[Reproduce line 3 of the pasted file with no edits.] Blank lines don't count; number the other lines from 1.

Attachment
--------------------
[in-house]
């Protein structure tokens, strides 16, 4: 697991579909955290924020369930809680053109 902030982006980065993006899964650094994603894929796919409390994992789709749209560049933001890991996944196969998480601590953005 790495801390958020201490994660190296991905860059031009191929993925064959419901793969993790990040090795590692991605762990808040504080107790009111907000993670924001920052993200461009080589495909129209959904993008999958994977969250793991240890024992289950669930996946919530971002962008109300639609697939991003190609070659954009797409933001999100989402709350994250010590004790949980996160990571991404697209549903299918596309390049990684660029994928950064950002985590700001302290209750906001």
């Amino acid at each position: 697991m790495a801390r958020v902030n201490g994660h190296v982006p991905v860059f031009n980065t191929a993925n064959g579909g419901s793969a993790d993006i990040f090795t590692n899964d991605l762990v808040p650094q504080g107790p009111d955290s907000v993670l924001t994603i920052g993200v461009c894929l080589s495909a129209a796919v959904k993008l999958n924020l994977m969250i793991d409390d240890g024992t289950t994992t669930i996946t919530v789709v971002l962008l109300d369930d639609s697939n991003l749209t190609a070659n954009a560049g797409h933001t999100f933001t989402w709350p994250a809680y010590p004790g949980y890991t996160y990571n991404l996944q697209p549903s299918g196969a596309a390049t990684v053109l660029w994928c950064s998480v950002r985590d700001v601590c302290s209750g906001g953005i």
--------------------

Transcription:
């Amino acid at each position: 697991m790495a801390r958020v902030n201490g994660h190296v982006p991905v860059f031009n980065t191929a993925n064959g579909g419901s793969a993790d993006i990040f090795t590692n899964d991605l762990v808040p650094q504080g107790p009111d955290s907000v993670l924001t994603i920052g993200v461009c894929l080589s495909a129209a796919v959904k993008l999958n924020l994977m969250i793991d409390d240890g024992t289950t994992t669930i996946t919530v789709v971002l962008l109300d369930d639609s697939n991003l749209t190609a070659n954009a560049g797409h933001t999100f933001t989402w709350p994250a809680y010590p004790g949980y890991t996160y990571n991404l996944q697209p549903s299918g196969a596309a390049t990684v053109l660029w994928c950064s998480v950002r985590d700001v601590c302290s209750g906001g953005i």